Retired graphic designer Hal Lasko is a man who continues to make art at 98 years old. Despite being from a time when everything was handmade, the Ohio native has shifted his artistic focus to creating digital artwork in Microsoft Paint. The creative grandfather was first introduced to the software in the late 90s by his grandson Ryan and hasn’t stopped using it since.
While most people have long since abandoned MS Paint as an outdated graphics application, Lasko has spent the last 13 years using the program to digitally create works of art, spending up to 10 hours a day on his work. Originally a traditional painter, he switched to MS Paint full-time in 2005 when his vision was impaired by wet macular degeneration, an eye disease that causes blindness in the center of his vision. He has since created more than 150 digital works, though his blindness means he will never be able to view them in their totality.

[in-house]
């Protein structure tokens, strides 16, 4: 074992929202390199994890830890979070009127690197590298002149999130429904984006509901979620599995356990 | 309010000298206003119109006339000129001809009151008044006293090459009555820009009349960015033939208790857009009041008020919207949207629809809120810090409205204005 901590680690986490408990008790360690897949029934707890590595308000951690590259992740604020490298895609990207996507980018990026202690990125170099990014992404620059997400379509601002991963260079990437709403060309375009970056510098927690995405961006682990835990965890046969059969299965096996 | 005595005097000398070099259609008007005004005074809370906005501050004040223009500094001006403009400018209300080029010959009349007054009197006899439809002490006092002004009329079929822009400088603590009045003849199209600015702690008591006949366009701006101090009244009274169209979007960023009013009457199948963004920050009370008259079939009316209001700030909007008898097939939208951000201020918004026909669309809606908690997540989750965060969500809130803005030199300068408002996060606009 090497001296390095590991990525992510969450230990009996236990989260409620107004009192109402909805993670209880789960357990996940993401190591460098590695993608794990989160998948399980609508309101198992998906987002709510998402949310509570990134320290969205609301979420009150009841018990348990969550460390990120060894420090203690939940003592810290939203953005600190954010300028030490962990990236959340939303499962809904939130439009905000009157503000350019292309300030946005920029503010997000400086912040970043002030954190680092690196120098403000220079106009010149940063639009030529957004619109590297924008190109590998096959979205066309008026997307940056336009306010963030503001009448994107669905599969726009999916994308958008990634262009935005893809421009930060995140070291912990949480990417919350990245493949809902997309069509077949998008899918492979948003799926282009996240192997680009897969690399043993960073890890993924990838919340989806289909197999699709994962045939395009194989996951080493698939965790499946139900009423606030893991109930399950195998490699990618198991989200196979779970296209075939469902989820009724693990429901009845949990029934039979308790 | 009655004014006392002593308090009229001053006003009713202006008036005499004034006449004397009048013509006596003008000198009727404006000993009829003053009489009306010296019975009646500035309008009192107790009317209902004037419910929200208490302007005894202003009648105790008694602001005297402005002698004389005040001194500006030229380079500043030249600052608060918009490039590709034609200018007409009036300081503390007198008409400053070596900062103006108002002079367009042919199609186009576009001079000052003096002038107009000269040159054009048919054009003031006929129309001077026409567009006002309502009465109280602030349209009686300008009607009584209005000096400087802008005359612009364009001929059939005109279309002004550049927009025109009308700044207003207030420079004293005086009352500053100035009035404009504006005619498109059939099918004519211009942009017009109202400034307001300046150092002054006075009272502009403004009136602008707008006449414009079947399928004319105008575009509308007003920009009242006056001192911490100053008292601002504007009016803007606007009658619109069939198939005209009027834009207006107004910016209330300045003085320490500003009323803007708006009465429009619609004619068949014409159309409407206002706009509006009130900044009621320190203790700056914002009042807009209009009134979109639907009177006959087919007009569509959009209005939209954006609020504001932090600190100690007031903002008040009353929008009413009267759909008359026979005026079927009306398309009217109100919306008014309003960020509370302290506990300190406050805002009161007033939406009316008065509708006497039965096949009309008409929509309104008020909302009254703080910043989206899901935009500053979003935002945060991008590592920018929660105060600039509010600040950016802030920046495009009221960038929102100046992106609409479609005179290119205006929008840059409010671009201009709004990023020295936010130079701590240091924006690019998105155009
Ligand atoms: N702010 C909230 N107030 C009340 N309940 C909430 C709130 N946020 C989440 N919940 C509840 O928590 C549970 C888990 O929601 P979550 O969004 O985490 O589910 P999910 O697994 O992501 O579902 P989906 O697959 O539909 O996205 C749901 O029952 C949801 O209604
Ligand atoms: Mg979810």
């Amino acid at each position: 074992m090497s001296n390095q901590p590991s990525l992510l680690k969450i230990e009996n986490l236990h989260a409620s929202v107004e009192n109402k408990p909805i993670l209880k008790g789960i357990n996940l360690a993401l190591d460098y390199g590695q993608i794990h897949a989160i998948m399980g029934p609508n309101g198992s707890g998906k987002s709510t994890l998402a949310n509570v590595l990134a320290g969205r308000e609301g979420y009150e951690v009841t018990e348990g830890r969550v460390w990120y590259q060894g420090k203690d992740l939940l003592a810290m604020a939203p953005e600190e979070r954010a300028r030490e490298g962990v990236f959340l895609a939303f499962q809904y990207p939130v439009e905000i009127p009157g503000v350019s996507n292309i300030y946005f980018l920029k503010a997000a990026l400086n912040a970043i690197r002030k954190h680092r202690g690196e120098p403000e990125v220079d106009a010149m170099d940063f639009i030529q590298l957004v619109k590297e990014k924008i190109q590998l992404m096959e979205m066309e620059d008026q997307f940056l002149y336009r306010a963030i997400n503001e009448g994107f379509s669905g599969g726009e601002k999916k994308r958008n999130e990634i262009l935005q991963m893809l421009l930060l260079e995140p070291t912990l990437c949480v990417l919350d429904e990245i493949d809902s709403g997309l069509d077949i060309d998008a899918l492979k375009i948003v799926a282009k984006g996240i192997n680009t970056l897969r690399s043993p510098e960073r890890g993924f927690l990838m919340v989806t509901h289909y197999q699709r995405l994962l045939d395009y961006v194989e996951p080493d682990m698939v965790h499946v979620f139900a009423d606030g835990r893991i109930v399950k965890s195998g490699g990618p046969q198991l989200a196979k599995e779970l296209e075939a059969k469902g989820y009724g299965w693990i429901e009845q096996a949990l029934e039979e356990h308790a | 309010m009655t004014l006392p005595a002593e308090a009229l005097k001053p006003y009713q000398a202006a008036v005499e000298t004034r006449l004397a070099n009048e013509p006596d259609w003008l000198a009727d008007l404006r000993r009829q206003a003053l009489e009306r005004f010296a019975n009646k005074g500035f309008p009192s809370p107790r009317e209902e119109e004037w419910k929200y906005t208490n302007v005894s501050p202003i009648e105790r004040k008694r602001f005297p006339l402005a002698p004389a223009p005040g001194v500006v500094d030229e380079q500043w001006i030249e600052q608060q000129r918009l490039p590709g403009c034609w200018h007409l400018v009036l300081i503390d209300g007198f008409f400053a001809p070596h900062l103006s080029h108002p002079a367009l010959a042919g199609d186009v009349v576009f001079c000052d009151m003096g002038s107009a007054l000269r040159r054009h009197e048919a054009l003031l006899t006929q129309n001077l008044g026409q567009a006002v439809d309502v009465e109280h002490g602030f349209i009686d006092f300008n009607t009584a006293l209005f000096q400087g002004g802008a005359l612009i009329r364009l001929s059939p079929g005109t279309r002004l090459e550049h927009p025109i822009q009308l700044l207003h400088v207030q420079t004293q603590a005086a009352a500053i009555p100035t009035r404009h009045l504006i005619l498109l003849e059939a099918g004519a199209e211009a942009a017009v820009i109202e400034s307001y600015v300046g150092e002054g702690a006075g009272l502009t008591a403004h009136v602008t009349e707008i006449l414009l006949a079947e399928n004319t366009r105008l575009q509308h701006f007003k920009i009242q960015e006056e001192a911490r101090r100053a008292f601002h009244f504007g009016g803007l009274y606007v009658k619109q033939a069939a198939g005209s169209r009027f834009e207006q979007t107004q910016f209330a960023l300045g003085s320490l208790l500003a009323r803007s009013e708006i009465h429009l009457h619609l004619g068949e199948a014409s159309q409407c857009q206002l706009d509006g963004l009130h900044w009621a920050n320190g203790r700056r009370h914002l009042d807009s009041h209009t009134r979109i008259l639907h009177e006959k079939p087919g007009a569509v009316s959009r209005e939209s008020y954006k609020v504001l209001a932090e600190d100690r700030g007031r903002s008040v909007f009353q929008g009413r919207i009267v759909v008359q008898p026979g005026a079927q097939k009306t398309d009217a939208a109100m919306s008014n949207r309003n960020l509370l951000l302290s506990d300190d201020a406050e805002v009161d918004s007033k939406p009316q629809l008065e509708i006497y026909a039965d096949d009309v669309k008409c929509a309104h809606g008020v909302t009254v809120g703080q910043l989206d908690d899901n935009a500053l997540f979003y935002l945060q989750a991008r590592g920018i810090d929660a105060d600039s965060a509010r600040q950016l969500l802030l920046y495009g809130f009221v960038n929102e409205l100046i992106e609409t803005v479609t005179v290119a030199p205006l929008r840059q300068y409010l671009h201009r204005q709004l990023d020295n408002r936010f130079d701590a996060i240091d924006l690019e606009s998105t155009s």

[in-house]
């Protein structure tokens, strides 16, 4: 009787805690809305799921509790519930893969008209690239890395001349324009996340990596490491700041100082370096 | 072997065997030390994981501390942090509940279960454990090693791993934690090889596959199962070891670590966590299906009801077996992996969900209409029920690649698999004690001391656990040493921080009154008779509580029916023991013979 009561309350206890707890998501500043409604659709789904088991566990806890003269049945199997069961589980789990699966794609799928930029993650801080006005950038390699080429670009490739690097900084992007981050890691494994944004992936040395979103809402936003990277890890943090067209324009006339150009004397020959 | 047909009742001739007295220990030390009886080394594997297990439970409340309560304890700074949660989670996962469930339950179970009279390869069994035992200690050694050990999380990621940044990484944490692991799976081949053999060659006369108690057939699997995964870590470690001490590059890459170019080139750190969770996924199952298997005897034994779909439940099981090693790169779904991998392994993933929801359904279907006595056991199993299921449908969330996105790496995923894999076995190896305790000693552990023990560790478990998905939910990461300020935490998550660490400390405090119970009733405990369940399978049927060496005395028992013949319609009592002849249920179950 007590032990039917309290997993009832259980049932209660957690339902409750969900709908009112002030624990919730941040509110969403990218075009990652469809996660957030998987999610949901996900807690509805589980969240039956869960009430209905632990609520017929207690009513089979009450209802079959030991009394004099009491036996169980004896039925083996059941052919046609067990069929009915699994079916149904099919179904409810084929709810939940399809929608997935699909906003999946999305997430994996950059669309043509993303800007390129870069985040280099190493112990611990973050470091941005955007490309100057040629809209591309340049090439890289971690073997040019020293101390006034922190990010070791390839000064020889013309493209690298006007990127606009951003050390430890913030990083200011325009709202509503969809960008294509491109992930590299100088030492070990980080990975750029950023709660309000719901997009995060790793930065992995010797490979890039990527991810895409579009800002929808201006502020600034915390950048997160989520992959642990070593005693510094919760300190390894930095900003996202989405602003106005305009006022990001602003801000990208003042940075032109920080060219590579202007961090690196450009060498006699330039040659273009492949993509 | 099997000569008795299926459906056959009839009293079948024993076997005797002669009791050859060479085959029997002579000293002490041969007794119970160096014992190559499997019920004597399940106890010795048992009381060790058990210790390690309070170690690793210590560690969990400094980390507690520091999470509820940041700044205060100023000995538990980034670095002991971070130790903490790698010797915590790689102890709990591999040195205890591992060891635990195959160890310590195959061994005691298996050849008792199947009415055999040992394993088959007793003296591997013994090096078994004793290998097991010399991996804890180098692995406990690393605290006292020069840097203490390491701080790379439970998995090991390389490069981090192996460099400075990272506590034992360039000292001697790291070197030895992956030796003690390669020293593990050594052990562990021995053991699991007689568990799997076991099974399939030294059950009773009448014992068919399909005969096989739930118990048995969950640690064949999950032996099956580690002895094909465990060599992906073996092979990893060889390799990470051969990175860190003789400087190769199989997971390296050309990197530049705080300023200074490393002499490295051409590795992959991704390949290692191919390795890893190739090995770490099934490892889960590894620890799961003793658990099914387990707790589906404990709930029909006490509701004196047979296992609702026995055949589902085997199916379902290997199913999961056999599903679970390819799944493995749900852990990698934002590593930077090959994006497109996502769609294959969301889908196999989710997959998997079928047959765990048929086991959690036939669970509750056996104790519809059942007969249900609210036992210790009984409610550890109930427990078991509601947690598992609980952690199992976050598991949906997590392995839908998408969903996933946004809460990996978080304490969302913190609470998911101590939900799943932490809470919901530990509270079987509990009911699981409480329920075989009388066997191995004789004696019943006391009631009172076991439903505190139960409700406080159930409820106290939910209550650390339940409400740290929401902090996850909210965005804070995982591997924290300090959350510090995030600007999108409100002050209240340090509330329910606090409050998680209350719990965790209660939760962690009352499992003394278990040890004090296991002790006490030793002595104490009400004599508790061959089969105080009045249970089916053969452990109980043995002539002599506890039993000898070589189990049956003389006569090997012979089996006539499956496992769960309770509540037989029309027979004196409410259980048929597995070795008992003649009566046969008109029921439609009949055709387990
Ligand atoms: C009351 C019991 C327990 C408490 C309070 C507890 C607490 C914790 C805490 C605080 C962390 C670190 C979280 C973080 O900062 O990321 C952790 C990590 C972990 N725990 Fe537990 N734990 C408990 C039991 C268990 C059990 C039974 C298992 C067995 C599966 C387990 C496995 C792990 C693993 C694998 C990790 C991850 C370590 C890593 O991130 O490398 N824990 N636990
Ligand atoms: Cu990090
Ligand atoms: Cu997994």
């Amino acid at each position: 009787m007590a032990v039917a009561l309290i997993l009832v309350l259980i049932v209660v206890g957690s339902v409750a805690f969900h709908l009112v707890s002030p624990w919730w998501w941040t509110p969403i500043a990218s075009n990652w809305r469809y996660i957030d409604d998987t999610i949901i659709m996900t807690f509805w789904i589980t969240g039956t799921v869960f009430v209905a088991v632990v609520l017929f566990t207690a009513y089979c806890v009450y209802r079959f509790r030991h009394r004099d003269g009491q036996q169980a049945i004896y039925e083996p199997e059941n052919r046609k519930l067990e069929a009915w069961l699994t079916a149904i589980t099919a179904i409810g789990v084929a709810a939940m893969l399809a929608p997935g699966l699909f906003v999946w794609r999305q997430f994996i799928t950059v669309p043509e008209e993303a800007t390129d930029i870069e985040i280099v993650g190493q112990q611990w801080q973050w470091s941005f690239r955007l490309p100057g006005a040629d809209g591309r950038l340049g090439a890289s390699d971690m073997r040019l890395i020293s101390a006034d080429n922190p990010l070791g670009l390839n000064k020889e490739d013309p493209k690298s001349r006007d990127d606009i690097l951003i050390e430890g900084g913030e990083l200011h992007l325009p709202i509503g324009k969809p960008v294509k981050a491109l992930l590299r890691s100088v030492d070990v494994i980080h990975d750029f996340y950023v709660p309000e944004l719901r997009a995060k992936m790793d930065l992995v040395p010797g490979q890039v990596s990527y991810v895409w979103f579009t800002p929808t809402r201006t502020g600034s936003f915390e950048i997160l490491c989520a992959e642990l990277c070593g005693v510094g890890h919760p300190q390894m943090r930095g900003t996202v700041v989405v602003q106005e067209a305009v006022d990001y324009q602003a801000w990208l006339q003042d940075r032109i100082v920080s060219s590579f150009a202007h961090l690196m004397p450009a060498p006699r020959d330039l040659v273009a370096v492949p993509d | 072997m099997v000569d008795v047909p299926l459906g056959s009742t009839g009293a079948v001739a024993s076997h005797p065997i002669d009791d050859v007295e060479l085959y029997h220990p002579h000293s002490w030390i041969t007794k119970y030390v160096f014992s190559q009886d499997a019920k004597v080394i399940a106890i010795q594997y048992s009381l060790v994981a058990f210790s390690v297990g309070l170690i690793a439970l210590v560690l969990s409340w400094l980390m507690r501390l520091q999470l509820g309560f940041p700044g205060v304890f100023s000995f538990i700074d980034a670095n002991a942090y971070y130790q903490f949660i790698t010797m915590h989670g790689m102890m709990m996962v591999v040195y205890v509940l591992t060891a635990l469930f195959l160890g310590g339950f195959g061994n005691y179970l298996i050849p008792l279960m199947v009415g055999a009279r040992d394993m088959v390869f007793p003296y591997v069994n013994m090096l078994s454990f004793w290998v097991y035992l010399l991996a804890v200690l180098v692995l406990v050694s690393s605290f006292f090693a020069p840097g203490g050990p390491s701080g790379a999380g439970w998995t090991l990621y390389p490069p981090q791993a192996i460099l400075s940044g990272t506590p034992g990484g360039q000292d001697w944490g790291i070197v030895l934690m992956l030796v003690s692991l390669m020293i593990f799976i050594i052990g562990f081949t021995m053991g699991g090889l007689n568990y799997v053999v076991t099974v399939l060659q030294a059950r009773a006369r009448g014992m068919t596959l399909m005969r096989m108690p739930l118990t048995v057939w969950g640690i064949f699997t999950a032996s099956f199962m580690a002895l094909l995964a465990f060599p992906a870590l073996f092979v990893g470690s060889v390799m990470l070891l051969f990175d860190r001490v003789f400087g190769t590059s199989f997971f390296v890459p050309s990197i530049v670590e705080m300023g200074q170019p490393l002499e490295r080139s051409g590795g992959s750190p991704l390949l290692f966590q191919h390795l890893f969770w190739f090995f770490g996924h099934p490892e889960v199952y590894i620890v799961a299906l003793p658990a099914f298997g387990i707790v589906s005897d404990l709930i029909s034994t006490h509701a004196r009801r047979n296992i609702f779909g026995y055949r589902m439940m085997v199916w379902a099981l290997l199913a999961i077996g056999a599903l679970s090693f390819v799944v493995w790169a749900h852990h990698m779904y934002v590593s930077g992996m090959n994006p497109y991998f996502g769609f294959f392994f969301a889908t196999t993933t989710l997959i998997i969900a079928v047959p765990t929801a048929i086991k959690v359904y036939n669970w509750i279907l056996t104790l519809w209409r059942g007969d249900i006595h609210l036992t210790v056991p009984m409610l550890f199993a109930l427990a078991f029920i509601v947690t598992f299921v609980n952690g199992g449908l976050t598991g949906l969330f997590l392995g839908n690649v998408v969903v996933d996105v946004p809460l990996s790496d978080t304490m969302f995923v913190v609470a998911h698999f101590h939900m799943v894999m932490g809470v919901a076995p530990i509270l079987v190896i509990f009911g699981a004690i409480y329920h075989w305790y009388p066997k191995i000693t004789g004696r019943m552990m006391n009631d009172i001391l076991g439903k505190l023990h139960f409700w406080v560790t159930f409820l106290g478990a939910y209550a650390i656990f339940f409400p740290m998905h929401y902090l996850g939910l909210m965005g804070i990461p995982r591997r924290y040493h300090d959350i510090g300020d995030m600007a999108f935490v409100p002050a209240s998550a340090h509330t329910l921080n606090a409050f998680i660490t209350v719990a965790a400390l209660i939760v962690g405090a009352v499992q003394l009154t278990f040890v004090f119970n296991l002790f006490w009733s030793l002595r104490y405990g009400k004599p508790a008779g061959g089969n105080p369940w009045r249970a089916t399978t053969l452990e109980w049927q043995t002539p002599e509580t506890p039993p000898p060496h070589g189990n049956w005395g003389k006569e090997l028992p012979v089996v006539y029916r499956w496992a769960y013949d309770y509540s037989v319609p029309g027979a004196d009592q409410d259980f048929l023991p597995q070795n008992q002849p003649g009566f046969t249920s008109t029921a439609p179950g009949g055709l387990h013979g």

Lasko has found MS Paint very useful as an outlet for his creative impulses and desire to paint, especially given his waning eyesight.
Suffering from wet macular degeneration, a medical condition that causes elderly people to lose vision in the center of their visual field, the computer program allows him to magnify his images to perfect his artwork.
The dedicated digital painter now spends most of his time (about 10 hours a day) to his paintings, choosing to accentuate their pixelated nature in all of his work (abstract, figurative, graphic, landscape, etc.).
The artist and many of his works can be seen in the short documentary titled The Pixel Painter, directed by Josh Bogdan and Lasko’s own grandson, Ryan Lasko. That video can be viewed below and prints of the near-centenarian’s work can also be purchased directly through his website.